[8/7/2018 Update: In an order issued today by a Ninth Circuit three-judge panel where Judge Graber has replaced Judge Reinhardt, the newly constituted panel states that “[t]he Opinions filed July 24, 2018, are hereby withdrawn to allow time for the reconstituted panel to confer on this appeal.”]
Today the Ninth Circuit issued a 2-1 decision in a very important tax and administrative law case, Altera v. Commissioner. My co-blogger Andy Grewal had a short post about one aspect of the case last year: the amici law professors’ suggestion to remand without vacatur. And two groups of tax professors filed amicus briefs in support of the IRS, and those briefs are definitely worth reading (here and here). Importantly, both briefs reject tax exceptionalism, as the Ninth Circuit majority also purports to do here, and instead argue that the IRS action under review is substantially and procedurally proper under the Administrative Procedure Act and Internal Revenue Code.
Despite my scholarly interest in tax exceptionalism, I have generally not covered the substance of the case on the blog, as I represented the U.S. Chamber of Commerce as amicus curiae in this case. That brief is available here. I try to avoid mixing my academic and of counsel roles when blogging or otherwise engaged in academic work. But I did contribute a short post with some reflections on the administrative law aspects of the case to The Surly Subgroup as part of the blog’s 2017 Mini-Symposium on Tax Enforcement and Administration. Here’s the key part of the Chamber’s amicus brief, which I also reproduced for the online symposium:
This case is illustrative. Before the Tax Court, the IRS sought Chevron deference for its statutory interpretation, but disagreed that the regulation at issue is “a legislative rule,” which would subject it to all of the APA’s notice-and-comment rulemaking requirements. ER49.
Similarly, the IRS argued that administrative law’s reasoned decisionmaking requirement, as articulated by the Supreme Court in Motor Vehicle Manufacturers Ass’n v. State Farm Mutual Auto Insurance Company, 463 U.S. 29 (1983), did not apply to this rulemaking, even though the new Treasury regulation departs from the IRS’s prior position without reasoned explanation. ER51. In arguing why the reasoned decisionmaking standard that applies to the rest of the regulatory state should not apply to the IRS, the IRS claimed that “the Supreme Court has never, and [the Tax] Court has rarely, reviewed Treasury regulations under State Farm.” ER55.
Moreover, as detailed at length in Altera’s opening brief (at 38-70), now that the IRS is in court, it has essentially abandoned the stated rationale for the regulation (the arm’s-length standard) and, instead, attempted to defend its rule on a new argument (the commensurate-with-income standard). Apparently the IRS does not feel it should be bound by the Chenery doctrine, which holds that an agency action “can-not be upheld unless the grounds upon which the agency acted in exercising its powers were those upon which its action can be sustained.” Chenery I, 318 U.S. at 95. Nor does the IRS seem to consider itself bound by Supreme Court precedent that an agency must provide reasons in the rule itself for changing its position.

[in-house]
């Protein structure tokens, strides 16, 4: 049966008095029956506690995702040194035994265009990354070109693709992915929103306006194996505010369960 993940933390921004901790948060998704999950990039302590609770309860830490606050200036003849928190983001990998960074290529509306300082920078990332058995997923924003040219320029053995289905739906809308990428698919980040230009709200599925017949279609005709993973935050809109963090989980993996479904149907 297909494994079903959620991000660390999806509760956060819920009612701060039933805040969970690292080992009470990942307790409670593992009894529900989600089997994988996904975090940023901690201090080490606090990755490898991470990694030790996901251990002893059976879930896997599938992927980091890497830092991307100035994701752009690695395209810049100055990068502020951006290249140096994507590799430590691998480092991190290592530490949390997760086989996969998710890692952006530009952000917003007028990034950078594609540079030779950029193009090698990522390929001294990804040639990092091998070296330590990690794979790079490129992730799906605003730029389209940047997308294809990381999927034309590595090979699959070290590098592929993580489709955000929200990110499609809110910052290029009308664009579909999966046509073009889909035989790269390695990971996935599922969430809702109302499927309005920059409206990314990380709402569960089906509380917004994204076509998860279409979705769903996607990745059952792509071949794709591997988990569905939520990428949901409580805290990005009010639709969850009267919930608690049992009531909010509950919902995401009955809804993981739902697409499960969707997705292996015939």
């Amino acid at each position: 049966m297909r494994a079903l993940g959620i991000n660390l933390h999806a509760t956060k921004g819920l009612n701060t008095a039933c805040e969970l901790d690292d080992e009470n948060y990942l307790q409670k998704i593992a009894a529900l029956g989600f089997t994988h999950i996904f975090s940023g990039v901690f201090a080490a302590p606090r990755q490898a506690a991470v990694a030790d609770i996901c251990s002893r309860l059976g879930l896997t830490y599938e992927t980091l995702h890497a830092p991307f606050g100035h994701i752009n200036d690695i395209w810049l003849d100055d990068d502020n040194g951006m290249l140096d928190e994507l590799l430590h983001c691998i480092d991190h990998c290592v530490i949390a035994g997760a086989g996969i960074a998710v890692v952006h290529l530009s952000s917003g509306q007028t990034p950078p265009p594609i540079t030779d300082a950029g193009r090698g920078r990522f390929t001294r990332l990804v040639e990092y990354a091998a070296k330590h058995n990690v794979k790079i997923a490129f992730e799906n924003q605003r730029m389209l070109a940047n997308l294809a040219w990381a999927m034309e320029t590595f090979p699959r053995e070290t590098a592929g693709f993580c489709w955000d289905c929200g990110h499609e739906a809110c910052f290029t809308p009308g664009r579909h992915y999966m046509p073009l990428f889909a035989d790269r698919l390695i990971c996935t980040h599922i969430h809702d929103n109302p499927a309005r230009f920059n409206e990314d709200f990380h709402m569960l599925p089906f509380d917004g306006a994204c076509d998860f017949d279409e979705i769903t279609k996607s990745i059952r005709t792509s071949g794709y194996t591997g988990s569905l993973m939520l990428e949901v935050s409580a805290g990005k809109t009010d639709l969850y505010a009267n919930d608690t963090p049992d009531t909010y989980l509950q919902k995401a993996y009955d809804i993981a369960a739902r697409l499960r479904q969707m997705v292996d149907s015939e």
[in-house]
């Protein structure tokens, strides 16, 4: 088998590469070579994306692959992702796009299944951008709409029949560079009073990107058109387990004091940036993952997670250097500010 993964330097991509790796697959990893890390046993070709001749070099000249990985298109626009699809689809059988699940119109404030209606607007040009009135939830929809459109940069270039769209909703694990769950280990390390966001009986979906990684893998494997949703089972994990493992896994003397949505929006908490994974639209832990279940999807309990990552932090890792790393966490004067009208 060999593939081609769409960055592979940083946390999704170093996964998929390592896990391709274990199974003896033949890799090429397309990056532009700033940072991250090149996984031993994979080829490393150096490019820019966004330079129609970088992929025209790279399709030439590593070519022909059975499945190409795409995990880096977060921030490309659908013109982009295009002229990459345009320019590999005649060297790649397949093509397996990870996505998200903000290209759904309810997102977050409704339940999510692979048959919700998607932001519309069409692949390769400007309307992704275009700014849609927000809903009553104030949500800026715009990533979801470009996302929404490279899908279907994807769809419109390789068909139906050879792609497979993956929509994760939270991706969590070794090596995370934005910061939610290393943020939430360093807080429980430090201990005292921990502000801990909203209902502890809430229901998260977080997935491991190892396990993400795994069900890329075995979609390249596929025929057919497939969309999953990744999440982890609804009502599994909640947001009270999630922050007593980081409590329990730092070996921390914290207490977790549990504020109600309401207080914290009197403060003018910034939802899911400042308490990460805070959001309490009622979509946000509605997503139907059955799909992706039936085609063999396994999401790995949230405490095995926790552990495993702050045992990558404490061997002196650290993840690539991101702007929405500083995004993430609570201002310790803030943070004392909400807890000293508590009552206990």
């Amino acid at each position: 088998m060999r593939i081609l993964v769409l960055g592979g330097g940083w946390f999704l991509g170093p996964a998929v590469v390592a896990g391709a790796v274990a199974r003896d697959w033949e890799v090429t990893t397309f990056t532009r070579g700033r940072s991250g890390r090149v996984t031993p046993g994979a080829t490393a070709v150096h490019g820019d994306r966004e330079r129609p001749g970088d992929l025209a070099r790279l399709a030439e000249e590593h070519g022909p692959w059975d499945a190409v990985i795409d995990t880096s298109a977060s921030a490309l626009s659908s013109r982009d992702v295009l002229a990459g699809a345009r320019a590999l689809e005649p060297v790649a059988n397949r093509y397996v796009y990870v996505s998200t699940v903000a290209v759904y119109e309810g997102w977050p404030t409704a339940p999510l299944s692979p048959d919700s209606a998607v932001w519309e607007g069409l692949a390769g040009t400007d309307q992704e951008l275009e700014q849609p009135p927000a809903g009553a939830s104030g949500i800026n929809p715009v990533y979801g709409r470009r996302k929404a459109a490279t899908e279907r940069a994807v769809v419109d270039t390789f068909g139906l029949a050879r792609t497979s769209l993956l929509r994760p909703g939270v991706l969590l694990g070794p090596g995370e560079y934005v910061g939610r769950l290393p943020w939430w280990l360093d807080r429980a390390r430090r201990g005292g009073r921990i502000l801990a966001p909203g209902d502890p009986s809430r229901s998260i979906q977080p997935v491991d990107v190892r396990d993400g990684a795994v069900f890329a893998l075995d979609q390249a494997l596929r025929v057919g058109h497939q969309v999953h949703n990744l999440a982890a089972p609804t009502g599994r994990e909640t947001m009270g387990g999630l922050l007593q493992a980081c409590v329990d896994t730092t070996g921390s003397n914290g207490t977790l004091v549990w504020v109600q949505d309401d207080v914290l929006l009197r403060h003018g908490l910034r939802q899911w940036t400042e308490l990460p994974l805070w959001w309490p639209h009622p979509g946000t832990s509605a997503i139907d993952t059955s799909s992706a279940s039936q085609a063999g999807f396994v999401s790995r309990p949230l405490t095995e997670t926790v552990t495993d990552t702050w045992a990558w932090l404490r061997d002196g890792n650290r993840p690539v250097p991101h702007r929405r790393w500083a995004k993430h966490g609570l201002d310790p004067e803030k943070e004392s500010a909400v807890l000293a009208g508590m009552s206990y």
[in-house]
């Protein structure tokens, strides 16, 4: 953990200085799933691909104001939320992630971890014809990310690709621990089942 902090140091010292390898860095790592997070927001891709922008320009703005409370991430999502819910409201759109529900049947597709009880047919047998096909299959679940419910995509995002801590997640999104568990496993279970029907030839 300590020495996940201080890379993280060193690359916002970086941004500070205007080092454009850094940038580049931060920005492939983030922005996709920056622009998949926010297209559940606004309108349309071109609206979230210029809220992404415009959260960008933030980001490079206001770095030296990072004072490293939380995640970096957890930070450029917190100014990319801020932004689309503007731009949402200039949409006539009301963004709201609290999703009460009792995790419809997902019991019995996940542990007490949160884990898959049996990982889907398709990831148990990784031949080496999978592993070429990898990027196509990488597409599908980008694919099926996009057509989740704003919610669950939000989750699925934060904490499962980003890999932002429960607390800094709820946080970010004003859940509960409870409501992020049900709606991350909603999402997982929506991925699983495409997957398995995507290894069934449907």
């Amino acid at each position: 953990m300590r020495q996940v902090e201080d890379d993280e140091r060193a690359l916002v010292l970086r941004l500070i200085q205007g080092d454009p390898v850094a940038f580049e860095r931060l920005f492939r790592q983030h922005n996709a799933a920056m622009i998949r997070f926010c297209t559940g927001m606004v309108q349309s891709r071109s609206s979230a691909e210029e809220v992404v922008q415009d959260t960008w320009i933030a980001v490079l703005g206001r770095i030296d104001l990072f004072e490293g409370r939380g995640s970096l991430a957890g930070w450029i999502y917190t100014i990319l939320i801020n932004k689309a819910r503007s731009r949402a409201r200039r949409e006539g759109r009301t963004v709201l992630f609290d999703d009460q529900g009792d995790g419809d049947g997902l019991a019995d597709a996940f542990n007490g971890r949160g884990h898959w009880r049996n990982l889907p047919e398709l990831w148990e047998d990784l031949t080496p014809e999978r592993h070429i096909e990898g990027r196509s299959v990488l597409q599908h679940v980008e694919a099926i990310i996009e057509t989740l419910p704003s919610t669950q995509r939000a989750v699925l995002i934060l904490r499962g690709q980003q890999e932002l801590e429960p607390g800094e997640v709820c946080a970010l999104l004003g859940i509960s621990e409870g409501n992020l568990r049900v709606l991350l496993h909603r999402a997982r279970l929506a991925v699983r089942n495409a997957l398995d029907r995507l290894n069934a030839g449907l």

The dangers inherent in the IRS’s tactics should be plain: the IRS wants to take advantage of the agency discretion afforded by judicial deference doctrines that apply to administrative interpretations of law without also being bound by the constraints administrative law imposes on federal agency action in order to ensure an agency’s discretion is not exercised in an arbitrary and capricious manner. The Supreme Court, the D.C. Circuit, and now the Tax Court have rejected any such claims of tax exceptionalism. This Court should send a clear message to the IRS that it must play by the same rules of the road that govern the rest of the federal regulatory state.
On the merits, the dissent filed by Federal Circuit Judge O’Malley, who was sitting by designation on the Ninth Circuit, largely tracks this argument regarding the IRS’s failure to engage in reasoned decisionmaking.
But as the title of this post suggests, I’m very uncomfortable with the judicial decisionmaking process here. This is a 2-1 decision with Judge Reinhardt casting the deciding vote in the majority. Judge Reinhardt passed away on March 29, 2018, nearly four months before the opinion was published. As the opinion’s author is Chief Judge Thomas, who has always struck me as a careful and deliberate judge, I’m sure he conferred with all of his colleagues on the Ninth Circuit before deciding to publish this decision. The case was argued way back in October 2017, so the panel no doubt weighed the costs of additional delay and reargument.
And, to be sure, the opinion itself notes that “Judge Reinhardt fully participated in this case and formally concurred in the majority opinion prior to his death.” In other words, I infer that Chief Judge Thomas had likely circulated his opinion prior to Judge Reinhardt’s death, and Judge Reinhardt had reviewed it and sent the formal “I’m pleased to join” notification. But Judge O’Malley likely hadn’t drafted, or at least circulated, her dissent prior to Judge Reinhardt’s death, hence the four-month delay in publication.
As Howard Bashman has noted, #appellatetwitter folks disagree about what to do with judges’ votes in opinions issued after they die. Consider me firmly among those who find this practice of dead-hand voting quite unsettling, especially to cast the deciding vote and even more so if the deceased judge did not have an opportunity to review and respond to the dissent. On the substance of the administrative law issues implicated by this case, I wouldn’t be surprised to see the Ninth Circuit reconsider the case en banc and/or the Supreme Court deciding to review the case. But I wonder how this procedural oddity will factor, if at all, into the decision to grant further review.